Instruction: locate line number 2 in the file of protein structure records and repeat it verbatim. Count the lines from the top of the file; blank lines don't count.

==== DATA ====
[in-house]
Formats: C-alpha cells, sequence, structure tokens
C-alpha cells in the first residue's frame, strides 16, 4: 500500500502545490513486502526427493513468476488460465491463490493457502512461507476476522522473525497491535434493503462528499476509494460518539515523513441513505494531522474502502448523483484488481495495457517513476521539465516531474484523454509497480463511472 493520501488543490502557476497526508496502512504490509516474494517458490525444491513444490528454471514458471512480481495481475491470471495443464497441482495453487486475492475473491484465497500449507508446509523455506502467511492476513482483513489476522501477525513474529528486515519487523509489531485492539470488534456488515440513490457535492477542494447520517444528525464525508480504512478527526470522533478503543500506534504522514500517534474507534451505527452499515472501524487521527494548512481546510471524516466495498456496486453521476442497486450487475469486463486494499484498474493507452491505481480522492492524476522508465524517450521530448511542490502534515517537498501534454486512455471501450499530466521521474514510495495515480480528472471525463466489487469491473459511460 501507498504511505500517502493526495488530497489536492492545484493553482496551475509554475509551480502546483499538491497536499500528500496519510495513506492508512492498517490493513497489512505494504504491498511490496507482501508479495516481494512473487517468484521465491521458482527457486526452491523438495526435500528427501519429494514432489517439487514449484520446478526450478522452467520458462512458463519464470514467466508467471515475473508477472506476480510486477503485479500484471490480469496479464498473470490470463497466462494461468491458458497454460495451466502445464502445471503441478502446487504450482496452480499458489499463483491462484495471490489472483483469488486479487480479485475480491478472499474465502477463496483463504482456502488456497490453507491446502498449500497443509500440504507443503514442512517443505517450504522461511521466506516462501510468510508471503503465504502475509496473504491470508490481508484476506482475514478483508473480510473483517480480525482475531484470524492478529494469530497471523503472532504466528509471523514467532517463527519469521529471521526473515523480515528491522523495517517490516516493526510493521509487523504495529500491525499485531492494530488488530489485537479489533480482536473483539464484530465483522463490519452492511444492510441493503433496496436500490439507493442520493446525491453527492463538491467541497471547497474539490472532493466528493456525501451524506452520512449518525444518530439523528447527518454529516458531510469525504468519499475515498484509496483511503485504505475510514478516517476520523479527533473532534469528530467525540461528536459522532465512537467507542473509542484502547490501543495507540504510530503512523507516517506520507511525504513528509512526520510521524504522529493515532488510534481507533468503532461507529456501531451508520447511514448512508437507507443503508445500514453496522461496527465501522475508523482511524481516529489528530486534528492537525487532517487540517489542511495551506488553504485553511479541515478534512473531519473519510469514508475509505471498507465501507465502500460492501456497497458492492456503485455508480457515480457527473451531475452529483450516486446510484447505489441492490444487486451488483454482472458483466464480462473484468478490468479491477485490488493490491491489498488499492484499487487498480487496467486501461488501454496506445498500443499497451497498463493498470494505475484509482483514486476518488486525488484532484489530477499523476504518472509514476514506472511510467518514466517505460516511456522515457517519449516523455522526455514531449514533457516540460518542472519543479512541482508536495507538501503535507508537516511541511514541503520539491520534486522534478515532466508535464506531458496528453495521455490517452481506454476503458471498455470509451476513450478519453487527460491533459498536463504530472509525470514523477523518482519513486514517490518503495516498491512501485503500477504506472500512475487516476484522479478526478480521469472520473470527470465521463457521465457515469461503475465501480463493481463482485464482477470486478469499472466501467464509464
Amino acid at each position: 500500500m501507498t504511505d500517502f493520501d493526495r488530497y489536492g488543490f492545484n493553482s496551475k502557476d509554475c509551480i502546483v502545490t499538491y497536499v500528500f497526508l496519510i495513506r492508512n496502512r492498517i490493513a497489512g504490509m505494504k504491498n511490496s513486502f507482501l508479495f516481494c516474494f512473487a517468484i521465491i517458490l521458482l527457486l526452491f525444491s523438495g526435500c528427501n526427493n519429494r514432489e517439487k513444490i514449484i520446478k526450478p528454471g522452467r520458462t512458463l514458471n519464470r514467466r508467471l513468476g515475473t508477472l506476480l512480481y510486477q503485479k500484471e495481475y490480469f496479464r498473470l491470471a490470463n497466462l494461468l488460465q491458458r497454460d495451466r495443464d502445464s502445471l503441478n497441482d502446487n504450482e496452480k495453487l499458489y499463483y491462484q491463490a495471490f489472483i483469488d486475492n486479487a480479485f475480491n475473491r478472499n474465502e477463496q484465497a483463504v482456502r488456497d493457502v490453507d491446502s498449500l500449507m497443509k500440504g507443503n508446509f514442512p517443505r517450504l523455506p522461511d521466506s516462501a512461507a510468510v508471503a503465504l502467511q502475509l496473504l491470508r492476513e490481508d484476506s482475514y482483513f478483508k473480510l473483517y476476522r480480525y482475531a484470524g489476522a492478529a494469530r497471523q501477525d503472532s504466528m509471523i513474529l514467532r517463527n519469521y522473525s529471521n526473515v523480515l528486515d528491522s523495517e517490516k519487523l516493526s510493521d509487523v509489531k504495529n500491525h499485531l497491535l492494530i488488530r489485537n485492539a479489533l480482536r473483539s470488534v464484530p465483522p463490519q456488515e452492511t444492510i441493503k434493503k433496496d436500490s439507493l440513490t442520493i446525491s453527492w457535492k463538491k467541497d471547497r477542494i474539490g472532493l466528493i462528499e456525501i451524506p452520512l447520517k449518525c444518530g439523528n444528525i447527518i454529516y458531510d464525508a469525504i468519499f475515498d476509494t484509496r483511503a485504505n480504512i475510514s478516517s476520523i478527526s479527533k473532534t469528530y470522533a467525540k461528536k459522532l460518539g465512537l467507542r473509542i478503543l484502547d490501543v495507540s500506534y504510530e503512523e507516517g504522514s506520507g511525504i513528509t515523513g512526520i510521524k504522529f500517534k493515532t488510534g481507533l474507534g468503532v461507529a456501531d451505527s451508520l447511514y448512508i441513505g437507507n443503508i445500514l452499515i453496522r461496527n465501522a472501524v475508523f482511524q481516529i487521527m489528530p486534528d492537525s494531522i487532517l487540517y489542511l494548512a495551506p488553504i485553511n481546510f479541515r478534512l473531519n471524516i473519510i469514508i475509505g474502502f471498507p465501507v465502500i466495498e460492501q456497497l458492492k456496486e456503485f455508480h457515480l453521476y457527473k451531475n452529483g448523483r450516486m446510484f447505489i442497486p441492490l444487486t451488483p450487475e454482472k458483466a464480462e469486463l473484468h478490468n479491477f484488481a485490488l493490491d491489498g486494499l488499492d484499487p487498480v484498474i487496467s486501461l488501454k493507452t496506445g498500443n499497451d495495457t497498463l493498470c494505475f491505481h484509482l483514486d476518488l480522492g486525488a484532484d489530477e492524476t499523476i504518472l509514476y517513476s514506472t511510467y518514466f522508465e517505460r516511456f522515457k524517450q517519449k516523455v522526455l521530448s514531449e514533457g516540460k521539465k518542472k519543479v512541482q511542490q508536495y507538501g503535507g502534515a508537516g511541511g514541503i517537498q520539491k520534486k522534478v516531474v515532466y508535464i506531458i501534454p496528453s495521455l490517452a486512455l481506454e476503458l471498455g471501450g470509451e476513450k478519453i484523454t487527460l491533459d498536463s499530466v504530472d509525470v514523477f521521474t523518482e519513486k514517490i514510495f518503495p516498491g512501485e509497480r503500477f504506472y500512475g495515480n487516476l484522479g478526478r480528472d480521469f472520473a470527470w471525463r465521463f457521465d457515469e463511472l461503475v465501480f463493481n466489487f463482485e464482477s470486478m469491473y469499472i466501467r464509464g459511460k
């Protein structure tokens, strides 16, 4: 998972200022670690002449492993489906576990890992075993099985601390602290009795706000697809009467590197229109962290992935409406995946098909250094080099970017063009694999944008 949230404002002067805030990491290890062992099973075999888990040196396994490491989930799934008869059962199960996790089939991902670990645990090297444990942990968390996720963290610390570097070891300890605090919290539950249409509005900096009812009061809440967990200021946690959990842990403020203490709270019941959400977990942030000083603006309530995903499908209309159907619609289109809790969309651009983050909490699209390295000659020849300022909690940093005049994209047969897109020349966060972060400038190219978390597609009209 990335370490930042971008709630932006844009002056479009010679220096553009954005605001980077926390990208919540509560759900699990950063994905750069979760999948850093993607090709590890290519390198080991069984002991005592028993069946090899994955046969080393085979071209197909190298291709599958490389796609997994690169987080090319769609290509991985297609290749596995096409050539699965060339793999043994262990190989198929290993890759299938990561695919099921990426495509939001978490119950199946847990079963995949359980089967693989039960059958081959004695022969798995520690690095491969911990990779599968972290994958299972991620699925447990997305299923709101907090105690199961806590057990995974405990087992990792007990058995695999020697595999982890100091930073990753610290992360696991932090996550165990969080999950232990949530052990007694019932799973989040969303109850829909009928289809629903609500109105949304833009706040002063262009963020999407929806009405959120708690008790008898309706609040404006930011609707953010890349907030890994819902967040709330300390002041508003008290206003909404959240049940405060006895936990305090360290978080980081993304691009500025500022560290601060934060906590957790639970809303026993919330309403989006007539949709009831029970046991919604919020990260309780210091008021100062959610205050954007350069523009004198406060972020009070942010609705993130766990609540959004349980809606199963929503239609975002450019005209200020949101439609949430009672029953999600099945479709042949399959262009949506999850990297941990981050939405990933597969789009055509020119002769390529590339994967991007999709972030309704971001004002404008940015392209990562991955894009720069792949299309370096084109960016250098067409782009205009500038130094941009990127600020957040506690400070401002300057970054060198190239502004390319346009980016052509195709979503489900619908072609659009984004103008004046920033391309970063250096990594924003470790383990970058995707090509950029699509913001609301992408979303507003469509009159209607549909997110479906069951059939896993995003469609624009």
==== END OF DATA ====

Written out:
Formats: C-alpha cells, sequence, structure tokens